Stop & Frisk = Bulk Collection of Metadata

Federal District Court judge Shira Schiedlin has an effective retort to the Obama Administration’s White Paper on Bulk Collection of Telephony Metadata: Enough already with the Stop and Frisk, whether conducted on the streets or in cyberspace: it violates the 4th Amendment and it’s racially discriminatory.

Hello?  I’m comparing these two levels of discourse?  Hell, yes.  What is racial profiling, the heart and soul of Stop & Frisk, except the gross collection of “metadata” based on specious assumptions?

The rationale on both levels goes like this.  It’s not about you or the content of your character—you as an individual—no, it’s just that you inhabit the wrong neighborhood, you frequent the wrong precincts, the places where dangerous people share addresses with law-abiding citizens, so we have to shake you down regardless of what you have done, been, or want to be.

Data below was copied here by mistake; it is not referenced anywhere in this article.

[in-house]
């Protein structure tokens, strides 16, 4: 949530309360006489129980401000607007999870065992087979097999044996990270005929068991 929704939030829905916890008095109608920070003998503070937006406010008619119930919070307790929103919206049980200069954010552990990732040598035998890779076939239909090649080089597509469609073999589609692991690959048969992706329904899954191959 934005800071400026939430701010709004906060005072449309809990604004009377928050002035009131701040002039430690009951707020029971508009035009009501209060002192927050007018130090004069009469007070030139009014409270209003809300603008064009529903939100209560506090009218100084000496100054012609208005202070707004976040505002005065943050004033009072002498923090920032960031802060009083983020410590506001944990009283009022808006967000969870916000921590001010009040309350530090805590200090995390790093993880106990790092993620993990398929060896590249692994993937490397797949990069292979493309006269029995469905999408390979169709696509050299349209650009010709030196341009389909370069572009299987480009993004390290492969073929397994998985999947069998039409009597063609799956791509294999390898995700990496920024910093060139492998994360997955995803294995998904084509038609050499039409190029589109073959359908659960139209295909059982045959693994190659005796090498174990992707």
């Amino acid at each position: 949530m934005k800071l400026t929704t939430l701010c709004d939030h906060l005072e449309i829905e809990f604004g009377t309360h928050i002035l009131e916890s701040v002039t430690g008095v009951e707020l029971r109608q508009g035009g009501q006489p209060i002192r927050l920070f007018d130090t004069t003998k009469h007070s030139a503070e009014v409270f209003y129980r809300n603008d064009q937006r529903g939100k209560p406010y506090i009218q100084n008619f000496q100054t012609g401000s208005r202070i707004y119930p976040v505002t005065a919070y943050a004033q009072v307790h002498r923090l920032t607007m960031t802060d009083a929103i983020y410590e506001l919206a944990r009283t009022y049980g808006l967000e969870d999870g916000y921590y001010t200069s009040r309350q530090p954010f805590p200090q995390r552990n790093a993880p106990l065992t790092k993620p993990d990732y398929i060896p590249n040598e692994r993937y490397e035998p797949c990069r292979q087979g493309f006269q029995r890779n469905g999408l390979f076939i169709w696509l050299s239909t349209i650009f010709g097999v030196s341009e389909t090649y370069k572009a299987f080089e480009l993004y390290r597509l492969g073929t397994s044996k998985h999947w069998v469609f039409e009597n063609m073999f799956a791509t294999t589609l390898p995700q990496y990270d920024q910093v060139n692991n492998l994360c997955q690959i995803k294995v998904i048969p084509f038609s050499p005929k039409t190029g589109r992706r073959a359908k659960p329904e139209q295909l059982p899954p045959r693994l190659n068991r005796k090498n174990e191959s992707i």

We’re preventing crime, you see, by creating the category of criminality—here a war on drugs, there a war on terror—and then placing the population that can be counted within it under close surveillance, so that its imminent crimes can be anticipated.  You have seen the statistics on the drop in crime, and you know there’s been no reprise of 9/11.  Nothing explains these facts better than our vigilance, on the streets and in cyberspace.

How to prove that negative?  It’s impossible, it’s “as if,” it’s a circular logic at best.  See the White Paper.  But until now, until Edward Snowden and Shira Schiedlin actually addressed the grand claims of the post-totalitarian state and its local armature, it seemed inevitable.

No longer.

 

 

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